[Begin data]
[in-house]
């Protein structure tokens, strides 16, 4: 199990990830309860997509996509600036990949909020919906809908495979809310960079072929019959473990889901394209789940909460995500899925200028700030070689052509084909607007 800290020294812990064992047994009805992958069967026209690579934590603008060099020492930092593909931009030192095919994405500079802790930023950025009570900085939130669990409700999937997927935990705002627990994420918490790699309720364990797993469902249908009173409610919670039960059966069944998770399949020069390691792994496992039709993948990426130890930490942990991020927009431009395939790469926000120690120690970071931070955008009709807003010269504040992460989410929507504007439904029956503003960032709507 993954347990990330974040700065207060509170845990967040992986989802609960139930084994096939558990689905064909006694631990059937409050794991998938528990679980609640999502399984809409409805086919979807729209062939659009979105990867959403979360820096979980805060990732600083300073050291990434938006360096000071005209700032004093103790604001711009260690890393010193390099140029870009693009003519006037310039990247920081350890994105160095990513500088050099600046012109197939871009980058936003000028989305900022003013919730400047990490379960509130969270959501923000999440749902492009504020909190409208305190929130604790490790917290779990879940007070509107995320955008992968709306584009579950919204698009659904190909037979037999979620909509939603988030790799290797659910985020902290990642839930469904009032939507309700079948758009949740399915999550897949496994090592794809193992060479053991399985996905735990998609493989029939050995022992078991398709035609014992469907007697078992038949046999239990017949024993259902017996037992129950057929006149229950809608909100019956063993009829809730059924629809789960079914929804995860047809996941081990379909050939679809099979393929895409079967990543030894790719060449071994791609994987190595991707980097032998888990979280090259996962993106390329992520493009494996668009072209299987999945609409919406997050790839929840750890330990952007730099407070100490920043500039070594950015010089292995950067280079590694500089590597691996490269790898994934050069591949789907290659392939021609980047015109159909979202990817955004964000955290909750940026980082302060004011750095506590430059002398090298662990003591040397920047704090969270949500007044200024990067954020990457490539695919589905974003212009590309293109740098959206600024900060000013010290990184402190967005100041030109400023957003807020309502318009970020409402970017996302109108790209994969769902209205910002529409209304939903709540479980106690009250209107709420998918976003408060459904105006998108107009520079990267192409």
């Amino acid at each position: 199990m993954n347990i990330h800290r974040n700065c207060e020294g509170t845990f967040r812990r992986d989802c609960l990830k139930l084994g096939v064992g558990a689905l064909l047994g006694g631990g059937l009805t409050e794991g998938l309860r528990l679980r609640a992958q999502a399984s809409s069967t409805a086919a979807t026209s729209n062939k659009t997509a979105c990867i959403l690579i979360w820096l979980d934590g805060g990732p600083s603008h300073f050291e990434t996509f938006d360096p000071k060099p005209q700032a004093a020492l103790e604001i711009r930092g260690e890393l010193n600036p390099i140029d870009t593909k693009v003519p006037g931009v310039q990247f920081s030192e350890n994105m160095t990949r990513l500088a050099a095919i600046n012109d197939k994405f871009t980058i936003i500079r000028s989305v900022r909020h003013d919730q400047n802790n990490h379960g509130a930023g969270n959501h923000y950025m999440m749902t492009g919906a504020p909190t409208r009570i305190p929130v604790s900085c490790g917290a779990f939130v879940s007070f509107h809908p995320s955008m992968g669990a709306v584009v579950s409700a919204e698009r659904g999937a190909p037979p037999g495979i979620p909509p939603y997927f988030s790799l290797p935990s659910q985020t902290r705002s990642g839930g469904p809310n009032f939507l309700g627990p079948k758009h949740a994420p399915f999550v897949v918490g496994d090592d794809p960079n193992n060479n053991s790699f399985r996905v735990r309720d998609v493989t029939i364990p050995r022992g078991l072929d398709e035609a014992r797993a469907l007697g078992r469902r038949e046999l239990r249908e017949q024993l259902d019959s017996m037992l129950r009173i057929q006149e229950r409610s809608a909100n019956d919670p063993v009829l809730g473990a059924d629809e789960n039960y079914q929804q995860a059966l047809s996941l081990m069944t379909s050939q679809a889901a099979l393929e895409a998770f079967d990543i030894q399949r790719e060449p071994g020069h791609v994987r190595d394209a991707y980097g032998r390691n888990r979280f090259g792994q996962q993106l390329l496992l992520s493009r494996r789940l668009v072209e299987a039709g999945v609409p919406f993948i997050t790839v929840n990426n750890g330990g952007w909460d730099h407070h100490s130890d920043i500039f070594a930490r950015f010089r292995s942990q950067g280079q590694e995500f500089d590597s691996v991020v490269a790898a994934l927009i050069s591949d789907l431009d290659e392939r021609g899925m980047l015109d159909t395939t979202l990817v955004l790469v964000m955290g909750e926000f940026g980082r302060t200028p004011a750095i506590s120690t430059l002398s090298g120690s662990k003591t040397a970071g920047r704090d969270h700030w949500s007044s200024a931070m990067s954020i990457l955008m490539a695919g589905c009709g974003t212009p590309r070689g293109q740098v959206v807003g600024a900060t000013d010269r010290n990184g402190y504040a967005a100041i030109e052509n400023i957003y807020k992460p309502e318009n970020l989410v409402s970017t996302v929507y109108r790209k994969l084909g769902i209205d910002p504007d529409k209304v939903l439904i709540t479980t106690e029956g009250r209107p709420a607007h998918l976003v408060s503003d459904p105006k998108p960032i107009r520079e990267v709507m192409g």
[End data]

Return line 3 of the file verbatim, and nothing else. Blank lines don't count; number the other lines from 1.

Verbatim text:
């Amino acid at each position: 199990m993954n347990i990330h800290r974040n700065c207060e020294g509170t845990f967040r812990r992986d989802c609960l990830k139930l084994g096939v064992g558990a689905l064909l047994g006694g631990g059937l009805t409050e794991g998938l309860r528990l679980r609640a992958q999502a399984s809409s069967t409805a086919a979807t026209s729209n062939k659009t997509a979105c990867i959403l690579i979360w820096l979980d934590g805060g990732p600083s603008h300073f050291e990434t996509f938006d360096p000071k060099p005209q700032a004093a020492l103790e604001i711009r930092g260690e890393l010193n600036p390099i140029d870009t593909k693009v003519p006037g931009v310039q990247f920081s030192e350890n994105m160095t990949r990513l500088a050099a095919i600046n012109d197939k994405f871009t980058i936003i500079r000028s989305v900022r909020h003013d919730q400047n802790n990490h379960g509130a930023g969270n959501h923000y950025m999440m749902t492009g919906a504020p909190t409208r009570i305190p929130v604790s900085c490790g917290a779990f939130v879940s007070f509107h809908p995320s955008m992968g669990a709306v584009v579950s409700a919204e698009r659904g999937a190909p037979p037999g495979i979620p909509p939603y997927f988030s790799l290797p935990s659910q985020t902290r705002s990642g839930g469904p809310n009032f939507l309700g627990p079948k758009h949740a994420p399915f999550v897949v918490g496994d090592d794809p960079n193992n060479n053991s790699f399985r996905v735990r309720d998609v493989t029939i364990p050995r022992g078991l072929d398709e035609a014992r797993a469907l007697g078992r469902r038949e046999l239990r249908e017949q024993l259902d019959s017996m037992l129950r009173i057929q006149e229950r409610s809608a909100n019956d919670p063993v009829l809730g473990a059924d629809e789960n039960y079914q929804q995860a059966l047809s996941l081990m069944t379909s050939q679809a889901a099979l393929e895409a998770f079967d990543i030894q399949r790719e060449p071994g020069h791609v994987r190595d394209a991707y980097g032998r390691n888990r979280f090259g792994q996962q993106l390329l496992l992520s493009r494996r789940l668009v072209e299987a039709g999945v609409p919406f993948i997050t790839v929840n990426n750890g330990g952007w909460d730099h407070h100490s130890d920043i500039f070594a930490r950015f010089r292995s942990q950067g280079q590694e995500f500089d590597s691996v991020v490269a790898a994934l927009i050069s591949d789907l431009d290659e392939r021609g899925m980047l015109d159909t395939t979202l990817v955004l790469v964000m955290g909750e926000f940026g980082r302060t200028p004011a750095i506590s120690t430059l002398s090298g120690s662990k003591t040397a970071g920047r704090d969270h700030w949500s007044s200024a931070m990067s954020i990457l955008m490539a695919g589905c009709g974003t212009p590309r070689g293109q740098v959206v807003g600024a900060t000013d010269r010290n990184g402190y504040a967005a100041i030109e052509n400023i957003y807020k992460p309502e318009n970020l989410v409402s970017t996302v929507y109108r790209k994969l084909g769902i209205d910002p504007d529409k209304v939903l439904i709540t479980t106690e029956g009250r209107p709420a607007h998918l976003v408060s503003d459904p105006k998108p960032i107009r520079e990267v709507m192409g």